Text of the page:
- Loans - Education loans are given to students or their parents, usually based on demonstrated financial need. Loans may be administered by the government or by individual colleges.
- Grants - Need-based educational grants are given to those students who demonstrate exceptional financial need. The Federal Pell Grant and the Federal Supplemental Educational Opportunity Grant are two common examples.
- Scholarships - Educational scholarships are usually given based on some merit, such as excellent grades or some outstanding talent. Scholarships and grants do not have to be repaid.
- Work-study programs - Such programs are usually subsidized by the federal government, and place students in various on-campus and off-campus jobs.
This video offers tips on applying for FAFSA.
- Private - These include various community and religious groups. You can find out more about these sources by approaching them directly or by checking in the reference section of your local library.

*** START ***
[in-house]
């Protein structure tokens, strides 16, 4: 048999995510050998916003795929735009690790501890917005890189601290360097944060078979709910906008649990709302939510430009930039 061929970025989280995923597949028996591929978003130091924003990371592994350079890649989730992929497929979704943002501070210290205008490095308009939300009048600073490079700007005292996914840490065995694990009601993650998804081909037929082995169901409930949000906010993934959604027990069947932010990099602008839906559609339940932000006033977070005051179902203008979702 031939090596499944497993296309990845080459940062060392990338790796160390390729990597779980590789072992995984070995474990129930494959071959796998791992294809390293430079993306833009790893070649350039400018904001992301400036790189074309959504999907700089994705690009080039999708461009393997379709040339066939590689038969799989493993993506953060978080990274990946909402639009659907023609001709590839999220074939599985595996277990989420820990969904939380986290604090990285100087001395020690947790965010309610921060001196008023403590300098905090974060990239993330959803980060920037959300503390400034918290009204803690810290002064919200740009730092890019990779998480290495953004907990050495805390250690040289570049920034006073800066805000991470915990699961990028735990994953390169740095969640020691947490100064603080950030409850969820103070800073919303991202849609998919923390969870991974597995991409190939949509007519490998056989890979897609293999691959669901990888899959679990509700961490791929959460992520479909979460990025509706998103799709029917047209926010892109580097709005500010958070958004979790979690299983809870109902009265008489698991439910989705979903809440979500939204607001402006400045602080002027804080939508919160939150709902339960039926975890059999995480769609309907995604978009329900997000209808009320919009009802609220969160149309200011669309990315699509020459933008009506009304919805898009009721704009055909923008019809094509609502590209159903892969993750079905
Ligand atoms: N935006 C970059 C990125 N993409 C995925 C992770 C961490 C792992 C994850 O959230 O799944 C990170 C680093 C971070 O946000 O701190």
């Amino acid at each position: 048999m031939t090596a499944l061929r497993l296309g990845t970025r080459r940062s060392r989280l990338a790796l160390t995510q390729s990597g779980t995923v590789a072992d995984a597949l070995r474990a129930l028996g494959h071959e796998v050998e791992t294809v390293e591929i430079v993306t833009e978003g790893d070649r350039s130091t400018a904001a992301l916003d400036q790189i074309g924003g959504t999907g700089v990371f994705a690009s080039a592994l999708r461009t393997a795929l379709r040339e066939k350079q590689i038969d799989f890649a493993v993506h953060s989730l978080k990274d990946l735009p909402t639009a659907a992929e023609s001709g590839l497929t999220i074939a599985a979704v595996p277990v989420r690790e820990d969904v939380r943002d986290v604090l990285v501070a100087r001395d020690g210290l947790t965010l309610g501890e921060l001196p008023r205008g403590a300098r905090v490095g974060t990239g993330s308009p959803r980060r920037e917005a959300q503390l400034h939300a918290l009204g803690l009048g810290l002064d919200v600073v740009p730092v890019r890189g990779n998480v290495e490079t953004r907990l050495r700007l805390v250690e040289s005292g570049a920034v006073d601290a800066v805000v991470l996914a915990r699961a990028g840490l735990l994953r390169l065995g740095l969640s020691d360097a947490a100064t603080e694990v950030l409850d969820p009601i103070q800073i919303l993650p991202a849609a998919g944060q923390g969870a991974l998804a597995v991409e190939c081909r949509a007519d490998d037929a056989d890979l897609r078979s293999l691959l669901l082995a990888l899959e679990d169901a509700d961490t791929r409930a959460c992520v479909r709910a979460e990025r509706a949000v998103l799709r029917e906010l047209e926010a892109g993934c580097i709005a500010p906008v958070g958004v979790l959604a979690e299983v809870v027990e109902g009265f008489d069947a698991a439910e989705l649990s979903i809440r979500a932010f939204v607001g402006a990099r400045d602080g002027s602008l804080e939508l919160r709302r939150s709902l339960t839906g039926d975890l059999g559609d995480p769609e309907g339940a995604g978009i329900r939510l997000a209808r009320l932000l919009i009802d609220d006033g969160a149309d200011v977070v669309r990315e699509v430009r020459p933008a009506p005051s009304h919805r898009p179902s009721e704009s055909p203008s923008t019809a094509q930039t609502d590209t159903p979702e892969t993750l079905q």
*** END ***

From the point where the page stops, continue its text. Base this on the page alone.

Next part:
- Institutional - This type of aid is provided by the colleges themselves, and varies from college to college. The financial aid office at your community college will be able to provide you with detailed information and have all the necessary applications.
- State - Each state has a dedicated agency that is responsible for awarding aid. Different types of state aid may vary in their attendance and residency restrictions. They may also be based on demonstrated financial need or academic achievement.
- Federal - Federal aid can be both need-based and merit-based. The U.S. Department of Education provides funds to colleges, who in turn give federal aid to students based on established guidelines (Financial Aid: you can afford it, 2004).
This video helps you understand your options and the difference between the two most common resources, merit-based scholarships and need-base financial aid is essential to determining which path will be right for you.